Whiteside’s maternal family has fought for civil rights in Alabama for over 150 years. David’s great-uncle, Judge Frank M. Johnson, Jr., made a number of landmark civil rights rulings that helped end segregation in the South. In the words of journalist and historian Bill Moyers, Judge Frank Johnson “altered forever the face of the South.” David Whiteside served as a political correspondent for MTV Choose or Lose 2008 – an Emmy Award-winning project wherein 51 state-based citizen journalists covered the 2008 presidential elections from a youth perspective, across all media platforms: broadcast television, web, mobile, and virtual.
Robert F. Kennedy, III
Bobby first became interested in environmental justice at a young age, while traveling the country with his father Robert Kennedy, Jr, a senior attorney for the National Resources Defense Council. In high school, his summers were split between working for the Waterkeeper Alliance and on oyster boats in Long Island Sound. He earned his Bachelor in International Environmental Politics from Brown University; where he focused on Climate Change and the automobile industry in China, the US, and the EU. After college Mr. Kennedy spend two years as Director of Client Services for, ERFS, where he specialized in working with municipalities and community action boards on RCRA and CERCLA sites. He left ERFS in 2010 to shoot a feature film in Bologna, Italy, though he continued to work as a special consultant. In 2015, his concern with the scope of America’s contamination problem; and his hands-on experience working with communities who lack the resources, knowledge, and money to force polluters to pay for cleanups inspired him to co-found CleanLand.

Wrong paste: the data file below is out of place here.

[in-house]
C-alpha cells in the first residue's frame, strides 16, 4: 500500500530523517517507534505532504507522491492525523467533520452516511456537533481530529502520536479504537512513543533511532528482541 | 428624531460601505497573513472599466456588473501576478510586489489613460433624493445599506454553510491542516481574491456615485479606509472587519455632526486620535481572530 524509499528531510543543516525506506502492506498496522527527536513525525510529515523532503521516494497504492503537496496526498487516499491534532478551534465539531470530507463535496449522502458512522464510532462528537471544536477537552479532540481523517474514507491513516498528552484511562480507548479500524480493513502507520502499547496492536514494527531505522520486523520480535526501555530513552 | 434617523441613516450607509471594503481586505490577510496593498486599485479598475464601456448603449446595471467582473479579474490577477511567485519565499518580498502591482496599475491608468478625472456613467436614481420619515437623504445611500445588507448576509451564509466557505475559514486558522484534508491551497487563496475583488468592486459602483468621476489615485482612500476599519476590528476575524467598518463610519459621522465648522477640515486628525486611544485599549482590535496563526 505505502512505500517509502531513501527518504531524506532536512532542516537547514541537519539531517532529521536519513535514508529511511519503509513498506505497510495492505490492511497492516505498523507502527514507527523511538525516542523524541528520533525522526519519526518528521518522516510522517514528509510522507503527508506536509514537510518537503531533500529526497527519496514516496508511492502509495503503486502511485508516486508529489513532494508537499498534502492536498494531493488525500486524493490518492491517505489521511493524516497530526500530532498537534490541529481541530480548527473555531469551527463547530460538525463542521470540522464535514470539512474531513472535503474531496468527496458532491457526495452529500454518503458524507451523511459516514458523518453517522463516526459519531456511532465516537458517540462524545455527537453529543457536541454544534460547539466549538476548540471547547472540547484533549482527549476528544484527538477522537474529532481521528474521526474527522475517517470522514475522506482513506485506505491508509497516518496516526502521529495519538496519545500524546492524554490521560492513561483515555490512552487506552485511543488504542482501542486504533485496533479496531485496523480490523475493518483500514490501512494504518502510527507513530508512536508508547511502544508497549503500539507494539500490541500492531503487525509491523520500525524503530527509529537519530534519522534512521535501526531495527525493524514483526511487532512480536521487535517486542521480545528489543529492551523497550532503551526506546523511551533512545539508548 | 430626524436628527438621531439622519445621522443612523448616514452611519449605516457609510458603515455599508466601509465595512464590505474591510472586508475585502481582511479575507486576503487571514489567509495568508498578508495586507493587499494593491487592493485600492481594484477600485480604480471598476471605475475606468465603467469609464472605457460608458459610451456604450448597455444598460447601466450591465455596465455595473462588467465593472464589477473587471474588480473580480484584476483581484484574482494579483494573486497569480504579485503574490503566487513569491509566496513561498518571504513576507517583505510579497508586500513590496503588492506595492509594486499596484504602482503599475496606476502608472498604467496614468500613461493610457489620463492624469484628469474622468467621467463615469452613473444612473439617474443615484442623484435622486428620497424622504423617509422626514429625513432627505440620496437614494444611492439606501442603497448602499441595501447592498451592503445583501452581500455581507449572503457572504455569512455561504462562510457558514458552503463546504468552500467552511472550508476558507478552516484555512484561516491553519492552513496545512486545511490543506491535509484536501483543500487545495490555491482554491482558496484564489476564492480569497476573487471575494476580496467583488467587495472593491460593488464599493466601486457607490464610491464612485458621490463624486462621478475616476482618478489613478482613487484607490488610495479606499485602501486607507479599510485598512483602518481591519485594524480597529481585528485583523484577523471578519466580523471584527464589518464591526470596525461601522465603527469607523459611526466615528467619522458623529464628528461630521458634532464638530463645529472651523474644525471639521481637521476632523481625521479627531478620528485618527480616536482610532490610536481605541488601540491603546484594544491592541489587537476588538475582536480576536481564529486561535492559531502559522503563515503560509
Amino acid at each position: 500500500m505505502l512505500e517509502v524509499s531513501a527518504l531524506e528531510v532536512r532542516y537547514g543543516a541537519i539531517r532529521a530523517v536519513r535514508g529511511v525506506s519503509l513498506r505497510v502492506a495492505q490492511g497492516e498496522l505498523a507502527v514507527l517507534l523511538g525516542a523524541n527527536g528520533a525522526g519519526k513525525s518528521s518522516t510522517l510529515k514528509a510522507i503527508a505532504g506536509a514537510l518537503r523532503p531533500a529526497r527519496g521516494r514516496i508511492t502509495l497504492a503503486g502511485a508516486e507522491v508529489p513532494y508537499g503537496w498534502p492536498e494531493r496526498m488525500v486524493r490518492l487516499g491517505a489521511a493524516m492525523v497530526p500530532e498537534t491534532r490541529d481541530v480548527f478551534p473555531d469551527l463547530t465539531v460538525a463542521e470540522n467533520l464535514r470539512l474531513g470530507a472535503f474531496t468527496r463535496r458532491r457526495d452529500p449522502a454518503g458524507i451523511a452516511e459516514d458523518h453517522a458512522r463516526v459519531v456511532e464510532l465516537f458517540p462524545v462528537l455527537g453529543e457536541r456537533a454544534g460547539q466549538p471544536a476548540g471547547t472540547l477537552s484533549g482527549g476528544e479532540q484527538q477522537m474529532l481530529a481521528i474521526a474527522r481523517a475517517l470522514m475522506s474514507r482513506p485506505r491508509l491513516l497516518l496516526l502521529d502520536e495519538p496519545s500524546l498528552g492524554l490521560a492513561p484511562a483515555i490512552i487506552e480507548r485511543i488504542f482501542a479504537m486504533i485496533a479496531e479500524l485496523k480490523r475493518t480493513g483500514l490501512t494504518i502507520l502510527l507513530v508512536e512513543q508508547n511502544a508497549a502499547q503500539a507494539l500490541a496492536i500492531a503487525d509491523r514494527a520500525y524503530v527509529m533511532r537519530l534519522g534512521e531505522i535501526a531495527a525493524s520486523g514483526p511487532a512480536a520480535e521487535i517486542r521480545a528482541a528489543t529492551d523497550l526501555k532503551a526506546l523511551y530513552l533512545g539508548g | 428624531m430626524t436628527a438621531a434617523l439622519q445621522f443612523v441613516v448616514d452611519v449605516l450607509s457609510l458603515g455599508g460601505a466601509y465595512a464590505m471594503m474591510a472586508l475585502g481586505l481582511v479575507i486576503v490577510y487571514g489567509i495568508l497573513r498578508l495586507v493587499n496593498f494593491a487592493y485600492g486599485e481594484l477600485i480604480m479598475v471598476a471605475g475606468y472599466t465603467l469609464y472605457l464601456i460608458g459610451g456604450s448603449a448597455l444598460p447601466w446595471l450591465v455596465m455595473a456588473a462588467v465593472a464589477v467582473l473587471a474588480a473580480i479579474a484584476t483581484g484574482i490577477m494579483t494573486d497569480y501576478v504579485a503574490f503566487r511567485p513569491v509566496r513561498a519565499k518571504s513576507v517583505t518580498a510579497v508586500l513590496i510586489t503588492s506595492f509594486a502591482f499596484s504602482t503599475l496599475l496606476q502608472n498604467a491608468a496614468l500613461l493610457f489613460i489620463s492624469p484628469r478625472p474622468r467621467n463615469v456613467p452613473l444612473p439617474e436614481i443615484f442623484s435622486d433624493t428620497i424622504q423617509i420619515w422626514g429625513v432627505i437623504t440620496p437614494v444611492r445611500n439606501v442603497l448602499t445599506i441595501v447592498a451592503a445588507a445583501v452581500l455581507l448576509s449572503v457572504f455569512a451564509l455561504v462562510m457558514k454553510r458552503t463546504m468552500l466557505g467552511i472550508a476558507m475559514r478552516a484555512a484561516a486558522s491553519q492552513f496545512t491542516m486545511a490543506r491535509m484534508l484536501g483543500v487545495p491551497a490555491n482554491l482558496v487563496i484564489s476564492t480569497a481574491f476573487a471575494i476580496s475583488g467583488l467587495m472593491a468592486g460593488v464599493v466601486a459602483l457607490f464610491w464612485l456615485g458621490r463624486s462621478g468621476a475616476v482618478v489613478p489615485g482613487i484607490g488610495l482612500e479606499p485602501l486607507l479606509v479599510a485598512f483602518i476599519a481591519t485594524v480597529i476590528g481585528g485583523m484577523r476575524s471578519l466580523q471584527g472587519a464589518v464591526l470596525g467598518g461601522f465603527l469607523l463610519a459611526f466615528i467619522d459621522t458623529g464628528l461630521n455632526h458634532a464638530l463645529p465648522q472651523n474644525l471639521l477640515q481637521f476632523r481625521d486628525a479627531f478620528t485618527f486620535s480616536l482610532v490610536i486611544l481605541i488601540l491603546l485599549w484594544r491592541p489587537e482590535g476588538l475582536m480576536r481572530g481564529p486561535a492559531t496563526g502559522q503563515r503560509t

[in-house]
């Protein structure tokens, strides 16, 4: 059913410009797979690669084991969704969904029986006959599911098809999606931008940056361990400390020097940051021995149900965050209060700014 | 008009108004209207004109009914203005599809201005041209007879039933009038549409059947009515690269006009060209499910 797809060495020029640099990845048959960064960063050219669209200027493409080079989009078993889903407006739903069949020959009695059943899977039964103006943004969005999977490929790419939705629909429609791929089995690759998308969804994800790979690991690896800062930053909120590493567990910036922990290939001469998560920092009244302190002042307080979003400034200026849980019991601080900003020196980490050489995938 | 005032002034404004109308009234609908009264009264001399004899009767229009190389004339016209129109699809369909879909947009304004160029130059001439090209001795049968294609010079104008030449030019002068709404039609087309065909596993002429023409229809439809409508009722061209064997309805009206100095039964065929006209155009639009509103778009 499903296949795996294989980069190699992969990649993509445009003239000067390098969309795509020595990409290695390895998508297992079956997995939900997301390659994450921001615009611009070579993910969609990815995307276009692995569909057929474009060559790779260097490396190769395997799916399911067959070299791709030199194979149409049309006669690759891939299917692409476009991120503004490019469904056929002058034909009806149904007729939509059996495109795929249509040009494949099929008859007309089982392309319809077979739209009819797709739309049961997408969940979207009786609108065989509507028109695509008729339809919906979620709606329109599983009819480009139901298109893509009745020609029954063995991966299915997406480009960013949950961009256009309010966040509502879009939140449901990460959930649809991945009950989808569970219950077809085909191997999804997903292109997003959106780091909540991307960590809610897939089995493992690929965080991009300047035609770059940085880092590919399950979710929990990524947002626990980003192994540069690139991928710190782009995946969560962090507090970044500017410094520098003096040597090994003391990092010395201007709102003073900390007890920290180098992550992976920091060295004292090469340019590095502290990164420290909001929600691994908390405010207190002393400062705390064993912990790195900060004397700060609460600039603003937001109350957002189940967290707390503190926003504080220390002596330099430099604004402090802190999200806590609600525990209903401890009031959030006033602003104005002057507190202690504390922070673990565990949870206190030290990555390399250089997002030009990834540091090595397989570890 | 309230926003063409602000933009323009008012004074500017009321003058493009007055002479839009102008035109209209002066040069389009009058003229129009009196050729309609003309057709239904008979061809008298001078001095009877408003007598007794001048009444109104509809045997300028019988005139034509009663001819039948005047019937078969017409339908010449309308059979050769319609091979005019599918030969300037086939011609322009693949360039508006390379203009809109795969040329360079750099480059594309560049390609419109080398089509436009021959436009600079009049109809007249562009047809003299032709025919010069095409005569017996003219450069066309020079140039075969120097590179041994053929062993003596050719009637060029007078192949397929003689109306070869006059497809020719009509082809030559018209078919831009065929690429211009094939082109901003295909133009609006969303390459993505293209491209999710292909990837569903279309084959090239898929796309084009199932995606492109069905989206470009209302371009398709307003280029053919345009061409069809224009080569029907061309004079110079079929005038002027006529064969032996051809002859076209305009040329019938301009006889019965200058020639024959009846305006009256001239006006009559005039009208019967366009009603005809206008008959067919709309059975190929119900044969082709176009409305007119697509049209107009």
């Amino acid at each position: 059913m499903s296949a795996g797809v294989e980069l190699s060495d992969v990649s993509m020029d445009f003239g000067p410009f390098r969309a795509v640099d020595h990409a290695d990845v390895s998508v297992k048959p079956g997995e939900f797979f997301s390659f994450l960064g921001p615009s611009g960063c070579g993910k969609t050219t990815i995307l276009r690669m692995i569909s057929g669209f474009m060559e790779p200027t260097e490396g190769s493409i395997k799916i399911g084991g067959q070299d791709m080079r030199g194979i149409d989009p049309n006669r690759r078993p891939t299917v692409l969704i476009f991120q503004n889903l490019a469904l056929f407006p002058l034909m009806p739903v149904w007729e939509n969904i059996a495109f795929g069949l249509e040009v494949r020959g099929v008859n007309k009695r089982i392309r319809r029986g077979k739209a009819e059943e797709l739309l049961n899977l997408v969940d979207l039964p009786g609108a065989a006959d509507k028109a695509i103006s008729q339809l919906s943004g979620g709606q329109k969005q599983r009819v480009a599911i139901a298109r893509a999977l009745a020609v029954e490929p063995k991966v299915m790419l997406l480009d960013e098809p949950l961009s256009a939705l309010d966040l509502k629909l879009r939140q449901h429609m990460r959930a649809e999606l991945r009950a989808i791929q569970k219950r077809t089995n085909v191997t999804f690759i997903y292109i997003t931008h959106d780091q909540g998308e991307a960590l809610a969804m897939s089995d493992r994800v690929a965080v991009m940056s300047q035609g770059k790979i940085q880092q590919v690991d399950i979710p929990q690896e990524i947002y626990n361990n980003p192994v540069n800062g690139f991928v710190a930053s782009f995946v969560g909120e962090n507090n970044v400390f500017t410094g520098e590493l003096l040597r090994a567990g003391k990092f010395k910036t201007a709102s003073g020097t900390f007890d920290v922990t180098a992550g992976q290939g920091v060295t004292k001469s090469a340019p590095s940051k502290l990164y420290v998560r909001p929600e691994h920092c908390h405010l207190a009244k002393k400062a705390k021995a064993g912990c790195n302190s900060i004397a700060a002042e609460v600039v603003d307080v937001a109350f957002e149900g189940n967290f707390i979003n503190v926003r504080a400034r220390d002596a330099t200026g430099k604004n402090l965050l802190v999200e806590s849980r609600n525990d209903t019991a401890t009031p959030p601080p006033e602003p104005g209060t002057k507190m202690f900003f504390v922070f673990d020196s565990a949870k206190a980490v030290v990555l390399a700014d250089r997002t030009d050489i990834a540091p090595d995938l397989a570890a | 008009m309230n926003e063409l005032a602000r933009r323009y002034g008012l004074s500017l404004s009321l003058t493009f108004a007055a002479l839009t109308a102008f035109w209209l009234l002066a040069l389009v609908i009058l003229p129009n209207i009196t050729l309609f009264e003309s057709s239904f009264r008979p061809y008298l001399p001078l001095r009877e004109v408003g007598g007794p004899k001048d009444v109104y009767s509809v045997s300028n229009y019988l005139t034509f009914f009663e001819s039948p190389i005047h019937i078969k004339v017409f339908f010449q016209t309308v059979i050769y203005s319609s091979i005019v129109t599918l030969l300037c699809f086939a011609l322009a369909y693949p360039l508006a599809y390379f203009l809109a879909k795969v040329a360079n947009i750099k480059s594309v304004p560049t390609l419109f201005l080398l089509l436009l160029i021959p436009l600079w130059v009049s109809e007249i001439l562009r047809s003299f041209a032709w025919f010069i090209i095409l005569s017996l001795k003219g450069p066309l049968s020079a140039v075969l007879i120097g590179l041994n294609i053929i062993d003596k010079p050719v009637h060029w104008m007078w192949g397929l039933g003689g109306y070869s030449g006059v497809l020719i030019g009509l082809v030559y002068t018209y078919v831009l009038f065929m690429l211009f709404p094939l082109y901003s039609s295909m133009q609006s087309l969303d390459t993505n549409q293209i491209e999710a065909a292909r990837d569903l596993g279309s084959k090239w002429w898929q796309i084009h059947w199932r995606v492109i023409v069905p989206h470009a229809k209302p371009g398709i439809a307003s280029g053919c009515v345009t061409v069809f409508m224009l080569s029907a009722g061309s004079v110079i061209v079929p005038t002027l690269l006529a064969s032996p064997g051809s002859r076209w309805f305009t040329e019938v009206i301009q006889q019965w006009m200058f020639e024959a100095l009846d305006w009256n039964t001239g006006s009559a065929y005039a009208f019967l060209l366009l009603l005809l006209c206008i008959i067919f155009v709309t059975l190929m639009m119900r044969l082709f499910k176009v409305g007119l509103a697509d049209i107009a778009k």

Ricky Martini is from central Tennessee. His favorite part of the Tennessee River watershed are the Buffalo River and Duck River tributaries. When not in Tennessee, Martini tours with Lyle Lovett as his Production Manager.
Since 1971, Charles Rose has worked as a professional trombonist, keyboardist and arranger in Muscle Shoals, AL. He was inducted into the Alabama Music Hall of Fame in 2016. Rose has played with Elvis, John Lennon, Bob Dylan and Phish. He is credited on many platinum and gold albums. He is a founder and the President of Shoals Environmental Alliance and he leads nature outings for Fresh Air Family. In 2006 he discovered the only known population of Collinsia verna (Blue-eyed Mary), a native wildflower, in the state of Alabama. He is currently trombonist and horn arranger for Lyle Lovett and His Large Band.
David Cope is a retired Professor Emeritus of Mathematics at the University of North Alabama in Florence, Alabama. He has been active in environmental work since 1987, when he filed a lawsuit against ADEM over the improper permitting of a municipal landfill in Florence. Cope has worked with a registered professional hydrogeologist in conducting dye tracing studies to determine the direction and velocity of groundwater flow beneath the Florence landfill. He has also been involved in reviewing NPDES permit applications for discharges from landfills, mines, and sewage disposal facilities.